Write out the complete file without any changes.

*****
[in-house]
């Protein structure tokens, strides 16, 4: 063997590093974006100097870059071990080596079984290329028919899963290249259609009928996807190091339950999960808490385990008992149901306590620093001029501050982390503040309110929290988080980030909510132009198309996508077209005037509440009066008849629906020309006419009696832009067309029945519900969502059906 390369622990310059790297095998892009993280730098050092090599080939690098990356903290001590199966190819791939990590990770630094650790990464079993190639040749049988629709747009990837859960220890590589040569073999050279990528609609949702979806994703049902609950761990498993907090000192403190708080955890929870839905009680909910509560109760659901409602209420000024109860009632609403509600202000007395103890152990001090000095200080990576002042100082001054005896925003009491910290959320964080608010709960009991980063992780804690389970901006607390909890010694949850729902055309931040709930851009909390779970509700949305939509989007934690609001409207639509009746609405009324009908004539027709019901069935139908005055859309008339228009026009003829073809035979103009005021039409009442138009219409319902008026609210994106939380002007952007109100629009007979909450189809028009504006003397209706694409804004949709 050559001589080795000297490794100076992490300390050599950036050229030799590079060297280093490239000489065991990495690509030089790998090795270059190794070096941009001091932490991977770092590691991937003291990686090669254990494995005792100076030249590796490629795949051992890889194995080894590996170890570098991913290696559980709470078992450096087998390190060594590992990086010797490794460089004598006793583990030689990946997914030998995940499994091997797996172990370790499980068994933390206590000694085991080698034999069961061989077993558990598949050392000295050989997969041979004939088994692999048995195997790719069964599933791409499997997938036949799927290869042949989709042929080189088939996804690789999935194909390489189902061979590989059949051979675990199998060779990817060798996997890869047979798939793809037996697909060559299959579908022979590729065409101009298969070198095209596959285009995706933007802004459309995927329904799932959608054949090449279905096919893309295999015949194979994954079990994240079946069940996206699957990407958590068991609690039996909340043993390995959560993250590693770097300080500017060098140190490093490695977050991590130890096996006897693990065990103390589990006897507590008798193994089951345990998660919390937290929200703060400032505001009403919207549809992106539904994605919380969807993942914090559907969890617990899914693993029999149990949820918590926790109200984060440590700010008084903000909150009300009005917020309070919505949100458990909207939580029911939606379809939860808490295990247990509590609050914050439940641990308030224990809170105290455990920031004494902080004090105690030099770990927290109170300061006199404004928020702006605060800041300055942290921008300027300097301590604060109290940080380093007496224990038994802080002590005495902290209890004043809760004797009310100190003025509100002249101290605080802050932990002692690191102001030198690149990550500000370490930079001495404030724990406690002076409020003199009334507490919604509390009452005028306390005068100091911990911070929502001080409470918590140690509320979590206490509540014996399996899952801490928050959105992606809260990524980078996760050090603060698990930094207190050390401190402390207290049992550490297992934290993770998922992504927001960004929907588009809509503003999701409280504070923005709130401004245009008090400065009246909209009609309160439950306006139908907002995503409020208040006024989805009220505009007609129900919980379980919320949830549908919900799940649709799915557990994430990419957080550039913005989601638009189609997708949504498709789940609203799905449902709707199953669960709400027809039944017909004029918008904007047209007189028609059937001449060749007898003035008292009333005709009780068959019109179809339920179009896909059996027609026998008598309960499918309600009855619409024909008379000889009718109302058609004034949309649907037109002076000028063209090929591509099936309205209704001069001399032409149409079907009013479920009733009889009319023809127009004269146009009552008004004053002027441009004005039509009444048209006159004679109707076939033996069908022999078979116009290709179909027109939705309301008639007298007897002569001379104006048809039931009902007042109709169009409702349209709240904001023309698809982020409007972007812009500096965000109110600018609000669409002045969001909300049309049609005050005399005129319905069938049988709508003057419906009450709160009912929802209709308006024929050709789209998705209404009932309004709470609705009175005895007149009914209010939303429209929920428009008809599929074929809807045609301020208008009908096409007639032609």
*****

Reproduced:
[in-house]
């Protein structure tokens, strides 16, 4: 063997590093974006100097870059071990080596079984290329028919899963290249259609009928996807190091339950999960808490385990008992149901306590620093001029501050982390503040309110929290988080980030909510132009198309996508077209005037509440009066008849629906020309006419009696832009067309029945519900969502059906 390369622990310059790297095998892009993280730098050092090599080939690098990356903290001590199966190819791939990590990770630094650790990464079993190639040749049988629709747009990837859960220890590589040569073999050279990528609609949702979806994703049902609950761990498993907090000192403190708080955890929870839905009680909910509560109760659901409602209420000024109860009632609403509600202000007395103890152990001090000095200080990576002042100082001054005896925003009491910290959320964080608010709960009991980063992780804690389970901006607390909890010694949850729902055309931040709930851009909390779970509700949305939509989007934690609001409207639509009746609405009324009908004539027709019901069935139908005055859309008339228009026009003829073809035979103009005021039409009442138009219409319902008026609210994106939380002007952007109100629009007979909450189809028009504006003397209706694409804004949709 050559001589080795000297490794100076992490300390050599950036050229030799590079060297280093490239000489065991990495690509030089790998090795270059190794070096941009001091932490991977770092590691991937003291990686090669254990494995005792100076030249590796490629795949051992890889194995080894590996170890570098991913290696559980709470078992450096087998390190060594590992990086010797490794460089004598006793583990030689990946997914030998995940499994091997797996172990370790499980068994933390206590000694085991080698034999069961061989077993558990598949050392000295050989997969041979004939088994692999048995195997790719069964599933791409499997997938036949799927290869042949989709042929080189088939996804690789999935194909390489189902061979590989059949051979675990199998060779990817060798996997890869047979798939793809037996697909060559299959579908022979590729065409101009298969070198095209596959285009995706933007802004459309995927329904799932959608054949090449279905096919893309295999015949194979994954079990994240079946069940996206699957990407958590068991609690039996909340043993390995959560993250590693770097300080500017060098140190490093490695977050991590130890096996006897693990065990103390589990006897507590008798193994089951345990998660919390937290929200703060400032505001009403919207549809992106539904994605919380969807993942914090559907969890617990899914693993029999149990949820918590926790109200984060440590700010008084903000909150009300009005917020309070919505949100458990909207939580029911939606379809939860808490295990247990509590609050914050439940641990308030224990809170105290455990920031004494902080004090105690030099770990927290109170300061006199404004928020702006605060800041300055942290921008300027300097301590604060109290940080380093007496224990038994802080002590005495902290209890004043809760004797009310100190003025509100002249101290605080802050932990002692690191102001030198690149990550500000370490930079001495404030724990406690002076409020003199009334507490919604509390009452005028306390005068100091911990911070929502001080409470918590140690509320979590206490509540014996399996899952801490928050959105992606809260990524980078996760050090603060698990930094207190050390401190402390207290049992550490297992934290993770998922992504927001960004929907588009809509503003999701409280504070923005709130401004245009008090400065009246909209009609309160439950306006139908907002995503409020208040006024989805009220505009007609129900919980379980919320949830549908919900799940649709799915557990994430990419957080550039913005989601638009189609997708949504498709789940609203799905449902709707199953669960709400027809039944017909004029918008904007047209007189028609059937001449060749007898003035008292009333005709009780068959019109179809339920179009896909059996027609026998008598309960499918309600009855619409024909008379000889009718109302058609004034949309649907037109002076000028063209090929591509099936309205209704001069001399032409149409079907009013479920009733009889009319023809127009004269146009009552008004004053002027441009004005039509009444048209006159004679109707076939033996069908022999078979116009290709179909027109939705309301008639007298007897002569001379104006048809039931009902007042109709169009409702349209709240904001023309698809982020409007972007812009500096965000109110600018609000669409002045969001909300049309049609005050005399005129319905069938049988709508003057419906009450709160009912929802209709308006024929050709789209998705209404009932309004709470609705009175005895007149009914209010939303429209929920428009008809599929074929809807045609301020208008009908096409007639032609």